Rewriting the Dead
or, What We Talk about When We Talk About Adaptation
A FREE PUBLIC LECTURE
March 26th at noon EST
with Chas Libretto
Want to write but can’t seem to think of any ideas? Well, you’re in luck, because even writers are luminous as Shakespeare and Ovid weren’t terribly picky about which plots they stole from dead writers.
In point of fact, adaptations are a useful way to grapple with the present moment. Why are so many of the biggest musicals, films and plays adaptations? Name recognition is part of it, certainly and in the “IP era” this has never been truer, but there are myriad other reasons artists engage in dialogue with material already living on their bookshelves. All artists stand upon the shoulders of giants and sometimes the only way to look towards the future is by looking at the past.
In this lecture, Chas LiBretto will engage with some of his own work, looking at a Greek Satyr play turned rock opera, a Roman satire turned pulp adventure serial, and a Euripdean fragment made whole, while also peppering in discussions with colleagues (writers, composers, and directors), discussing genre, style, “ways in,” and some techniques for getting started.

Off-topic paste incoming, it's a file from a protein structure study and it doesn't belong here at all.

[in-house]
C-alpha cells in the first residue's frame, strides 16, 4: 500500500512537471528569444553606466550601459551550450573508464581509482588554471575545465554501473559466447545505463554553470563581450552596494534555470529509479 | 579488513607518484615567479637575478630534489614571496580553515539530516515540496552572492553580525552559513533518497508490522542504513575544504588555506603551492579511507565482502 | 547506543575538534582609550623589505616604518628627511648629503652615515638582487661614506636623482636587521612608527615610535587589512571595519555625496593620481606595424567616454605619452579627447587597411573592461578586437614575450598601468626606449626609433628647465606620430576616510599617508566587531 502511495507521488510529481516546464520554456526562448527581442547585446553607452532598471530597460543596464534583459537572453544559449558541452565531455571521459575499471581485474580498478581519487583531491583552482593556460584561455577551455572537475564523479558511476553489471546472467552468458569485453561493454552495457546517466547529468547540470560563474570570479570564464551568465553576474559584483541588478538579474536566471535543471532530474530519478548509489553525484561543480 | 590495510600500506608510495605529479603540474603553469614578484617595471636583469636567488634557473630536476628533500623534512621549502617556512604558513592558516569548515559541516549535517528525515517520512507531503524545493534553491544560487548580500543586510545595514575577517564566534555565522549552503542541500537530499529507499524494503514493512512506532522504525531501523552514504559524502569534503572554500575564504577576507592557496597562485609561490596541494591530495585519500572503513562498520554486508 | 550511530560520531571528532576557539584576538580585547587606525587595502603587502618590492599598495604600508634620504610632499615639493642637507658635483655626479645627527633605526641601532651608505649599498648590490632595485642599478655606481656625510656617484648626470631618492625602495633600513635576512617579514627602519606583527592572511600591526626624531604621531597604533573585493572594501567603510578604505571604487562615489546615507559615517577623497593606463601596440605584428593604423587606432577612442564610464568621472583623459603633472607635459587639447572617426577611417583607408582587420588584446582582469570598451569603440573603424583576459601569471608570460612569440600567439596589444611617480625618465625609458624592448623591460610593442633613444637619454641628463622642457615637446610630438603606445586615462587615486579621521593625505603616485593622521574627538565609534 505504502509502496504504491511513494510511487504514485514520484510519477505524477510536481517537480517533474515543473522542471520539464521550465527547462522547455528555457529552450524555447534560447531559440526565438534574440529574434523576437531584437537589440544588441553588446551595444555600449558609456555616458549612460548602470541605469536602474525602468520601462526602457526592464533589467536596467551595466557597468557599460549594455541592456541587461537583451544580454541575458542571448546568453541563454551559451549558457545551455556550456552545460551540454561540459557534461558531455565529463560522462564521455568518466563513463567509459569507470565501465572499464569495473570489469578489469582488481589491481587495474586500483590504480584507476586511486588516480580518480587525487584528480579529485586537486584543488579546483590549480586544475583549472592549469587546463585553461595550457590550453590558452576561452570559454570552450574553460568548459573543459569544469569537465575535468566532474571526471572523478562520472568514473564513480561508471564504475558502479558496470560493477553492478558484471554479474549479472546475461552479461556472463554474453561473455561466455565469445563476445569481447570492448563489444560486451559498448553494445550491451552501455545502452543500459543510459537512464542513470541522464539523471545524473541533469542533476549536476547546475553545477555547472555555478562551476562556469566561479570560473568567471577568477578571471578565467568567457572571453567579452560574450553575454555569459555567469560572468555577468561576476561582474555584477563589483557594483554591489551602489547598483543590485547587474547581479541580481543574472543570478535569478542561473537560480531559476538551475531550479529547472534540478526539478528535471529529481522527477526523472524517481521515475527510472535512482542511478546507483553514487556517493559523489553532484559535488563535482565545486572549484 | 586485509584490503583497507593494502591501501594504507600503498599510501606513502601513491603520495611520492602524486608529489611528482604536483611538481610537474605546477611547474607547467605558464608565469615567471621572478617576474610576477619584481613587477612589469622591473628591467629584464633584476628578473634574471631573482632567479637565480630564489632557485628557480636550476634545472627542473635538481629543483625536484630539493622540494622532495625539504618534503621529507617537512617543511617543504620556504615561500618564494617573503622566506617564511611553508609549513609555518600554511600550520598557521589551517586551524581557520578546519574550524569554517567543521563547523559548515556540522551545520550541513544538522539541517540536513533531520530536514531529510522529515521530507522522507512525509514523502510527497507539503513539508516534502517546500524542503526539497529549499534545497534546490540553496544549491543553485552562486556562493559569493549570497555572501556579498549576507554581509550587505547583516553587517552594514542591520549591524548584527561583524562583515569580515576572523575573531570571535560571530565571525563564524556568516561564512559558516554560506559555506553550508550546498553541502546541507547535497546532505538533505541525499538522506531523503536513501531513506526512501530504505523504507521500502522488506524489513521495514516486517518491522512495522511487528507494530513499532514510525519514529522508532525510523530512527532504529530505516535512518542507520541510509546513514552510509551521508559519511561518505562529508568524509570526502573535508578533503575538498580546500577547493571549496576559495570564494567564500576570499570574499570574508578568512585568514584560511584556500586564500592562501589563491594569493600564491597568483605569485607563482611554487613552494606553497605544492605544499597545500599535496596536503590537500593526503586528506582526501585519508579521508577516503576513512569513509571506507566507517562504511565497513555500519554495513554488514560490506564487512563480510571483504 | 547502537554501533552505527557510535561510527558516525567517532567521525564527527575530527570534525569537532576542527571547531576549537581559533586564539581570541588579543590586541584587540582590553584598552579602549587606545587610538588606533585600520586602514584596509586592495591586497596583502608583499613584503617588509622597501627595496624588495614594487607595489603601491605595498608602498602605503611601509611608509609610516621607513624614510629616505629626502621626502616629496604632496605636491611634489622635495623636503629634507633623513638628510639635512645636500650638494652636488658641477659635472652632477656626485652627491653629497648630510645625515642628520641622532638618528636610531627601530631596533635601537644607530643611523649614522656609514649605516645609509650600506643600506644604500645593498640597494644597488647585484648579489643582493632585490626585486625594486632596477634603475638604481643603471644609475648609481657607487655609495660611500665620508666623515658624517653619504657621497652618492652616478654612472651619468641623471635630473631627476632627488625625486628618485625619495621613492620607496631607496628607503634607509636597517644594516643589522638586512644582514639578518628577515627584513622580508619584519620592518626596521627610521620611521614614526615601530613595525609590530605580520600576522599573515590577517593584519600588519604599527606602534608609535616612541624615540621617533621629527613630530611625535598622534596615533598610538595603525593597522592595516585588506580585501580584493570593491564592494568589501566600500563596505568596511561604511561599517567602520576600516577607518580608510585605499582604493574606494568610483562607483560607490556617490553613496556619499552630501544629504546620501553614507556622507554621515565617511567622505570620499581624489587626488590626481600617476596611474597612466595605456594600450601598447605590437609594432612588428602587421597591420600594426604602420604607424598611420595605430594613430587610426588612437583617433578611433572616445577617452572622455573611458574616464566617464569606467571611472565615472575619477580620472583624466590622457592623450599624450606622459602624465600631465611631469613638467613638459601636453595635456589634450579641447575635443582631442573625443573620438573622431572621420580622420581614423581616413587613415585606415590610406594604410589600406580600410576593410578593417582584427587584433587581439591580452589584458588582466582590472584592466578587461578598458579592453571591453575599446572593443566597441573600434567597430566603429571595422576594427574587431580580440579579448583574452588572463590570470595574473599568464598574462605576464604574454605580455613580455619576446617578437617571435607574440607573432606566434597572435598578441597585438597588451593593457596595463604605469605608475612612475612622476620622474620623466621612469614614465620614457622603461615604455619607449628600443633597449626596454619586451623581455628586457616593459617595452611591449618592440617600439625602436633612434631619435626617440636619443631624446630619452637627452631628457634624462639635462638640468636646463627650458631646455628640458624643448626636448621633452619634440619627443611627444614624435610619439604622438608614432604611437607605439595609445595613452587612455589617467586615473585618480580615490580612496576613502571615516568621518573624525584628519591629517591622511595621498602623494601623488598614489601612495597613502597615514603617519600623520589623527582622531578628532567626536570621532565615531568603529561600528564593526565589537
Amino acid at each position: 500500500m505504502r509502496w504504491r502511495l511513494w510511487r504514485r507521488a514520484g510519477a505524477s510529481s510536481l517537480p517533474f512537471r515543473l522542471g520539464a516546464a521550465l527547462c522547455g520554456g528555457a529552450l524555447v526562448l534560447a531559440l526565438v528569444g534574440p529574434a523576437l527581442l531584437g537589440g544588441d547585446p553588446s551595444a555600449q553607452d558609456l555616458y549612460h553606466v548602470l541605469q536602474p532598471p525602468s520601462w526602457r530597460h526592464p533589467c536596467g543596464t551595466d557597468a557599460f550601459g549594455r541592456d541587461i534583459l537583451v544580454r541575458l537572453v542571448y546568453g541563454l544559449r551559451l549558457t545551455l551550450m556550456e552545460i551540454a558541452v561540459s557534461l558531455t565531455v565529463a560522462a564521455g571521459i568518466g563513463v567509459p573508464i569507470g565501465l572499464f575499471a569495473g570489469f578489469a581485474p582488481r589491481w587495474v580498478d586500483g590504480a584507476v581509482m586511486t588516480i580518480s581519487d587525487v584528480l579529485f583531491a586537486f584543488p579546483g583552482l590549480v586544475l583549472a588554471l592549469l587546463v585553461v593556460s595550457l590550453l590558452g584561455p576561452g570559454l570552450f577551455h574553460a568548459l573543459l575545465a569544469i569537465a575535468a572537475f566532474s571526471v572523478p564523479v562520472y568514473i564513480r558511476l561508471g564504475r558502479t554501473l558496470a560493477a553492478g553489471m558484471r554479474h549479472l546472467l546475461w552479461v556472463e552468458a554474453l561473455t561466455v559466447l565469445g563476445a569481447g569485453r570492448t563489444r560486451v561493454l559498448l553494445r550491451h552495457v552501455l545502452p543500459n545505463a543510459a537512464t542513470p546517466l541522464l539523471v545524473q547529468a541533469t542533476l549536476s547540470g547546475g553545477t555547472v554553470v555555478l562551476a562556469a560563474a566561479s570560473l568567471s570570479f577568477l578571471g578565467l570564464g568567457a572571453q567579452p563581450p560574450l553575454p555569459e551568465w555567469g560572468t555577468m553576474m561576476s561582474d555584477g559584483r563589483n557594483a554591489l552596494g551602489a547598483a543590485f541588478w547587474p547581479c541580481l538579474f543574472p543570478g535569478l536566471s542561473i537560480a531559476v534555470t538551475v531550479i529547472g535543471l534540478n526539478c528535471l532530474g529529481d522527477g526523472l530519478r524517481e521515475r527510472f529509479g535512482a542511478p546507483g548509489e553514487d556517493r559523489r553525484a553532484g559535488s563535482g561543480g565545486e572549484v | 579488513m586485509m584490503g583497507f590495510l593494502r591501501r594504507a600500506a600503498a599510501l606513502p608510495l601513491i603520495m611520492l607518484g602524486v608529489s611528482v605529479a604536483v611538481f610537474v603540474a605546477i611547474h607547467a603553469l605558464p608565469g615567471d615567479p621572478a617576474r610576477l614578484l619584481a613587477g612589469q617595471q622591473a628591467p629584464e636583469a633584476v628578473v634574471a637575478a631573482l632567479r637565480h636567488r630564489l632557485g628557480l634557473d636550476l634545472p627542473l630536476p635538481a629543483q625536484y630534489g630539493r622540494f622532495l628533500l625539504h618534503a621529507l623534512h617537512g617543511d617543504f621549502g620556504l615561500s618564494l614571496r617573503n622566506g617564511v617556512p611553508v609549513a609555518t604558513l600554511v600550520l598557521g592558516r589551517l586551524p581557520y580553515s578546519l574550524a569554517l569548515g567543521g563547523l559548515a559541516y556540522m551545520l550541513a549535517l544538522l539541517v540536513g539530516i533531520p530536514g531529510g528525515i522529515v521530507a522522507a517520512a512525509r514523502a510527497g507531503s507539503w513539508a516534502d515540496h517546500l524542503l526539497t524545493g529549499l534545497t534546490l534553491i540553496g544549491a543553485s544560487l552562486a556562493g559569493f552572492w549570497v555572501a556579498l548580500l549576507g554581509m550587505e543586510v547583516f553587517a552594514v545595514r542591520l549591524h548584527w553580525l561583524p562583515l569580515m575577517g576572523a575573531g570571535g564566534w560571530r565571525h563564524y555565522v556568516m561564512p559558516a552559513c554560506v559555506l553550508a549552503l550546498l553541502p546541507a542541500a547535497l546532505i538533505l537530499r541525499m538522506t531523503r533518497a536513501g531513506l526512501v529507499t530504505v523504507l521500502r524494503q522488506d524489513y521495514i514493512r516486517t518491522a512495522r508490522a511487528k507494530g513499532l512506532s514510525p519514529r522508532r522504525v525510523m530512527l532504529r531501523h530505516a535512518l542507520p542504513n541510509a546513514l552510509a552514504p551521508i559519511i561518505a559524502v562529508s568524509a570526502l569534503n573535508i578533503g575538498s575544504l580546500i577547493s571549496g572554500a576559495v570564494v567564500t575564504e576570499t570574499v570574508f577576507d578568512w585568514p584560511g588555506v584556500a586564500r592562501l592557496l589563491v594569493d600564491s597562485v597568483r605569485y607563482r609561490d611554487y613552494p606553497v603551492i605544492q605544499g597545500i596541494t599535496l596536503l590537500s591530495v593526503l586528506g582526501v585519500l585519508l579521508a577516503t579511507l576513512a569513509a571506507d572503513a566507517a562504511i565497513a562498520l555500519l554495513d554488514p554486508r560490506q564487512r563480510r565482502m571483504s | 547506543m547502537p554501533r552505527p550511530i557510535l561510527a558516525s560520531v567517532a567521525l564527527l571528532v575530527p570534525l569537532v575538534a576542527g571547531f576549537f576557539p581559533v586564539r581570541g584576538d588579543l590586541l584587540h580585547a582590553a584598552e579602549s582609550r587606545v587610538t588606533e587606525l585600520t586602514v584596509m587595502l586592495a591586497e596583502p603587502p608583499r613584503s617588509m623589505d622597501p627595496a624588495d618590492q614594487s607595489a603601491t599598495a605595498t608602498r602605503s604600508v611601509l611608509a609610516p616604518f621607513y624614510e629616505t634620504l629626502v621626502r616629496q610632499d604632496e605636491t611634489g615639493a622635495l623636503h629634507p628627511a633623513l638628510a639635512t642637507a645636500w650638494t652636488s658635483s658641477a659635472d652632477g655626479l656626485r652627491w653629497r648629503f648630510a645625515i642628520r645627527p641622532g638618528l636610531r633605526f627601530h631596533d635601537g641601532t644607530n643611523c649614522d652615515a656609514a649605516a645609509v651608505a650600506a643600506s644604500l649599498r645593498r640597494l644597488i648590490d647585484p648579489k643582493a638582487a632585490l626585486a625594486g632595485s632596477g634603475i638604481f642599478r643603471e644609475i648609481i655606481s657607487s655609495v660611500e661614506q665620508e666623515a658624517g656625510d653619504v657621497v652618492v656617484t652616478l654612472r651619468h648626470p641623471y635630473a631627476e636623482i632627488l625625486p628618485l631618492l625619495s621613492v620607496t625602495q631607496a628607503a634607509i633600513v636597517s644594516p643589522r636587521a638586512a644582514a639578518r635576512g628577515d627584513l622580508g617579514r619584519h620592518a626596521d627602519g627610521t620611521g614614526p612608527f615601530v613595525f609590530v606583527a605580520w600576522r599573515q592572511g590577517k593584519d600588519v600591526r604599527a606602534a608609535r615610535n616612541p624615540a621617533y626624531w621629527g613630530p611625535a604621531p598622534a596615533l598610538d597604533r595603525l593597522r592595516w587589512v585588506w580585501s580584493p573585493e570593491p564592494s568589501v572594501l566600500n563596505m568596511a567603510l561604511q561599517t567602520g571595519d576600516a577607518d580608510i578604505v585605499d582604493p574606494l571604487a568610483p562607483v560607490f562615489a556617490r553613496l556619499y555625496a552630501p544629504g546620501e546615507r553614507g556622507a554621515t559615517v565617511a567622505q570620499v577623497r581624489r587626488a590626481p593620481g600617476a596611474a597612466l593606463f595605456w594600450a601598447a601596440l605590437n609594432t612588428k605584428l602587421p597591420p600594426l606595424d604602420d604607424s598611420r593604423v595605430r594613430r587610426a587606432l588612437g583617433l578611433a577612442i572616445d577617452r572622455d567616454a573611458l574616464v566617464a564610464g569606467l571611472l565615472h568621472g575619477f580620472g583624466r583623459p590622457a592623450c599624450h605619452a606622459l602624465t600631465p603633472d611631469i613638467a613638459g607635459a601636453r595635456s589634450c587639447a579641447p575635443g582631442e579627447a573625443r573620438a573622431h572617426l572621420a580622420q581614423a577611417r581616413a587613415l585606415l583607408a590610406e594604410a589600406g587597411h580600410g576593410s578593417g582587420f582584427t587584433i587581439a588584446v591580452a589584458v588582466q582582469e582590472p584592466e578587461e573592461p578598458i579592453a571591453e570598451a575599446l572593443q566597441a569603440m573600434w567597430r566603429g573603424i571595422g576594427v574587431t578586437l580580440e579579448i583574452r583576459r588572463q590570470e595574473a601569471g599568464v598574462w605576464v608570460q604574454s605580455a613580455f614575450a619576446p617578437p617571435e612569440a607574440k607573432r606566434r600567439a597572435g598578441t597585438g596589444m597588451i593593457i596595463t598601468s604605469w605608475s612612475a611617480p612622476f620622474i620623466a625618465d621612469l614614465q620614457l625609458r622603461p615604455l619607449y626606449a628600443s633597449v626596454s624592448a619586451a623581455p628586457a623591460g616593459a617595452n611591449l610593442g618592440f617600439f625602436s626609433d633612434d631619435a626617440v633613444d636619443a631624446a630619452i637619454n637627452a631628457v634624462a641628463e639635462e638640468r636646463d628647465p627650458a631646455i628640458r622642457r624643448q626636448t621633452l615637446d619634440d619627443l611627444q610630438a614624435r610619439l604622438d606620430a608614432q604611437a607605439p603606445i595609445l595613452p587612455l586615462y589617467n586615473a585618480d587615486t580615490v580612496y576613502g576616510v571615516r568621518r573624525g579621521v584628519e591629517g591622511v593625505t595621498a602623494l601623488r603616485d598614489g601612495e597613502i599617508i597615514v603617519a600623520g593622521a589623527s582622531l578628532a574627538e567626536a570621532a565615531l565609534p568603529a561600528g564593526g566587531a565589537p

About our Speaker
Chas LiBretto is a Brooklyn-based playwright and co-founder of Psittacus Productions, a theatre company dedicated to the intersection of classic and modern storytelling that was in residence at Lincoln Center Education from 2014 - 2018. He received his playwriting MFA at Columbia University, where he studied under Lynn Nottage, David Henry Hwang, and Charles Mee. He was mentored by Oskar Eustis while writing his play The Laodamiad (a reading of which was presented at the Harvard Center for Hellenic Studies in December). His musical, Cyclops: A Rock Opera (written w/ composer J Landon Marcus) was nominated for the 2012 Pulitzer Prize in Drama. As a playwright, his work has been developed around the country, including at Roundabout Theatre, Signature Theatre, Ars Nova, Lincoln Center, and the Getty Villa. He's a Harvard University/Center for Hellenic Studies Fellow, a Paideia Institute Brightheart Fellow and he's won grants from the Puffin Institute and the NYU Classics Everywhere Initiative. He currently works at Late Night with Seth Meyers.